Clean Energy Microgrids - The Future for Africa’s Mines

Africa’s mining industry turns to renewable-powered microgrids to reach their energy independence goals.
Published: Wed 03 Jun 2015

A whole host of issues contribute to mining houses wanting to become more power independent, according to Charles Siwawa, CEO, Botswana Chamber of Mines. In a live studio interview with Engerati at African Utility Week, he explained why the mining industry is turning towards microgrids for reliable (and clean) sources of energy.

Mines work towards power independence

Mines are often located in remote areas far from the central grid and if they are connected, the grid is often unstable which poses a major problem since these large consumers require an uninterrupted supply of power.

Siwawa points out that the search for a reliable energy supply can be costly. The appropriate expertise required to set this up, as well as fluctuating diesel prices can really hurt a mine’s bottom line. Although now with diesel prices coming down, diesel powered microgrids are becoming a reality.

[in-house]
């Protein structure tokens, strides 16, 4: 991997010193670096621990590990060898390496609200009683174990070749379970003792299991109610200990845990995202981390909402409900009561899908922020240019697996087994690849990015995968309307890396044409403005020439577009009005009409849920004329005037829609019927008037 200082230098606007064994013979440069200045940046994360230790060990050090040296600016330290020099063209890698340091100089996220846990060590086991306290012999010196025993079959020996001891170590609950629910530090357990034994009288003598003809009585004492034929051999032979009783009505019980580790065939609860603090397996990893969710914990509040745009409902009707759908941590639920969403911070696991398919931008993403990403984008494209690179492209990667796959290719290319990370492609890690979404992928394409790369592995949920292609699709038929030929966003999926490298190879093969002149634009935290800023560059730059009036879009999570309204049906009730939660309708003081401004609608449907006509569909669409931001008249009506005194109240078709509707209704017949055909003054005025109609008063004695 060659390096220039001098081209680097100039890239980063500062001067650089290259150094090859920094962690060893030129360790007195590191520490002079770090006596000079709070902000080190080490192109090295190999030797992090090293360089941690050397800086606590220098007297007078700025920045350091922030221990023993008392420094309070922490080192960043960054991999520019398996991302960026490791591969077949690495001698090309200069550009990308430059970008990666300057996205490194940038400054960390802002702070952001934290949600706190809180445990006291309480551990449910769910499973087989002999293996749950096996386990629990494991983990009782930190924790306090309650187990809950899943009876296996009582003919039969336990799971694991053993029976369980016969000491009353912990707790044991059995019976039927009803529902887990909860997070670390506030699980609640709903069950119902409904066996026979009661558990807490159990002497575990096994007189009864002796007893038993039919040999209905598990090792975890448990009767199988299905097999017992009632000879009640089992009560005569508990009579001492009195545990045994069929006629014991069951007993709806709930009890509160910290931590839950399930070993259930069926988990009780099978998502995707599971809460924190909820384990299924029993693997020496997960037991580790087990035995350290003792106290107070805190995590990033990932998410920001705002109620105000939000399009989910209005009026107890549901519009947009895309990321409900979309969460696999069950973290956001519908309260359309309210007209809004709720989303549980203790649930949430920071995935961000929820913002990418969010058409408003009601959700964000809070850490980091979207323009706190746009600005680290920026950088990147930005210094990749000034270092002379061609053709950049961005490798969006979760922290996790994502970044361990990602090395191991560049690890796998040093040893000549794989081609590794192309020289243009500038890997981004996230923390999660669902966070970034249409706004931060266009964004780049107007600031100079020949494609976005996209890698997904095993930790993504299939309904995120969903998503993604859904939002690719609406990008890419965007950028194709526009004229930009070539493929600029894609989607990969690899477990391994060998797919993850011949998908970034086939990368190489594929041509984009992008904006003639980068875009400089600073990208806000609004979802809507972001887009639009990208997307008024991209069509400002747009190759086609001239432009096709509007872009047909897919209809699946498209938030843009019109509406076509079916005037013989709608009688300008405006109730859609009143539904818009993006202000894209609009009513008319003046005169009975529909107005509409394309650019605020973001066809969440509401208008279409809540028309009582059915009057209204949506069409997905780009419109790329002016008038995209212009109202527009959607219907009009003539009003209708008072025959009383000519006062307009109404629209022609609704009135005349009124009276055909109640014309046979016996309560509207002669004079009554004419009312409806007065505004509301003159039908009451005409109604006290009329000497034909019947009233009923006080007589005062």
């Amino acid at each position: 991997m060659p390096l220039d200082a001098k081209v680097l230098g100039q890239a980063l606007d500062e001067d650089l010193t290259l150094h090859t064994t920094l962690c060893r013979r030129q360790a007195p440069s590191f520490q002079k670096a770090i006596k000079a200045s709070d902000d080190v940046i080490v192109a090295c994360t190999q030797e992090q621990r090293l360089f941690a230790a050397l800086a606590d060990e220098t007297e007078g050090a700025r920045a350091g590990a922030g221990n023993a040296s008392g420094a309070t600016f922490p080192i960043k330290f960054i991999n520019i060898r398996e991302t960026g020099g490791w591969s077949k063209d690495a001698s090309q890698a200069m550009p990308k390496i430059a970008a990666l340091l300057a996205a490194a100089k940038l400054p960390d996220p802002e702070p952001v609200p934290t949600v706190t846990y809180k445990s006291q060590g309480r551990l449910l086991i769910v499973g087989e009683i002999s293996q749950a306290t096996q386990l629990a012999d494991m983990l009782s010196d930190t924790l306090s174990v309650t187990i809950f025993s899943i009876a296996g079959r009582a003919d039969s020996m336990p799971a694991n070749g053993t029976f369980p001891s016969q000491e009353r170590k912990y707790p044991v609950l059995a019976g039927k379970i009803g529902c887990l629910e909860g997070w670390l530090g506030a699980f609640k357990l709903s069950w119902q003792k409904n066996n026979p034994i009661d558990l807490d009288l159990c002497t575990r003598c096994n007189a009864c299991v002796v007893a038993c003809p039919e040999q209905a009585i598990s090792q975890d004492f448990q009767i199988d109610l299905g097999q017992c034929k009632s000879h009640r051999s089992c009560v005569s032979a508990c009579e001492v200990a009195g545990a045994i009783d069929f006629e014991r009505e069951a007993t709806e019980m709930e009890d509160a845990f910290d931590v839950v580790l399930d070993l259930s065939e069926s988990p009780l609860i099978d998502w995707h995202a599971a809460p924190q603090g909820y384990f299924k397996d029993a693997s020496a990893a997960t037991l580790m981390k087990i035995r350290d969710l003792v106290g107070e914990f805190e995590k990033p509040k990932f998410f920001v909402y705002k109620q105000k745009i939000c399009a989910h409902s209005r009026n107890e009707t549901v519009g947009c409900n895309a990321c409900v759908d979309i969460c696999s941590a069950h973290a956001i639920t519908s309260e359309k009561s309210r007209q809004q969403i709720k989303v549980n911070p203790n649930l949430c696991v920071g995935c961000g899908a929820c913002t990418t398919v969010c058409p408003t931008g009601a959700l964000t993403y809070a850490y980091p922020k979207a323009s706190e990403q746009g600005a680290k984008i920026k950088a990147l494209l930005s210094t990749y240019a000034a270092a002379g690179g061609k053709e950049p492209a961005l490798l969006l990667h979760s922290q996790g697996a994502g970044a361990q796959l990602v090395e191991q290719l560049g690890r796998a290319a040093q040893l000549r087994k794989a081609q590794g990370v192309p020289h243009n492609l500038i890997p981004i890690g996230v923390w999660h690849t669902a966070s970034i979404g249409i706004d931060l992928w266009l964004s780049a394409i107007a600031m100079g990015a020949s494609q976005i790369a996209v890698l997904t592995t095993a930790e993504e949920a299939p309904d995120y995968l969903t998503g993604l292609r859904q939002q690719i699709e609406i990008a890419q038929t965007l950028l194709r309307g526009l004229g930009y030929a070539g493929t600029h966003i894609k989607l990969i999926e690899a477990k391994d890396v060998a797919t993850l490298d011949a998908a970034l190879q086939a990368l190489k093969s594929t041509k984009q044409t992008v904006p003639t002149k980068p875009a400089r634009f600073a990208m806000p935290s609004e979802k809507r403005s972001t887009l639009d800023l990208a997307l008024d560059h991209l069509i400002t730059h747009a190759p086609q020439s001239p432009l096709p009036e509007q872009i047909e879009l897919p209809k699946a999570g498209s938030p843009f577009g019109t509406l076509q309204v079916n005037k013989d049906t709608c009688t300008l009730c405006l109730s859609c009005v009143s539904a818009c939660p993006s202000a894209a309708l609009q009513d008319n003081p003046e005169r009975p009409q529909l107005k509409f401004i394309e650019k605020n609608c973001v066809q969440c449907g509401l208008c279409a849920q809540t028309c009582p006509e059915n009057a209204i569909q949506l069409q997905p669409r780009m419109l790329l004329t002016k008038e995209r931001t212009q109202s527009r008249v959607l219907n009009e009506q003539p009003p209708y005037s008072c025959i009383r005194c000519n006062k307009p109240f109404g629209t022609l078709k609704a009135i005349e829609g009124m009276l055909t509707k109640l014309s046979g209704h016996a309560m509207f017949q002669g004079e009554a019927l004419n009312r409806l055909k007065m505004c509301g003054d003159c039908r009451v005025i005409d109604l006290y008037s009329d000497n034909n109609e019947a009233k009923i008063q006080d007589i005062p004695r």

When asked about renewable powered microgrids, he says that a number of mines are already using solar during the day and diesel at night but that more mines will be keen to use more renewable power as soon as storage capacity comes in cheaper than what is used currently. Siwawa says that the mining industry is also keeping a close eye on the development of clean coal technology.

Utilities must adapt

It would be wrong to say that utilities are not nervous about the mining industry moving away from central grid power, explains Siwawa. The mining industry is a big energy consumer-it can consume up to 50% of a country’s total supply. It would therefore make sense that utilities hold onto these consumers by changing their strategy and adapting to market needs.

Says Siwawa: “Utilities should take up the opportunity and cater for this large consumer. The time has come to shift away from traditional methods of generating power and move towards cleaner technologies. The world is talking about climate change so utility providers have to change the way they produce energy. I bet that in 10 to 15 years, communities will not be happy with dirty fuels. Clean energy microgrids will most certainly be the future for the mining industry.”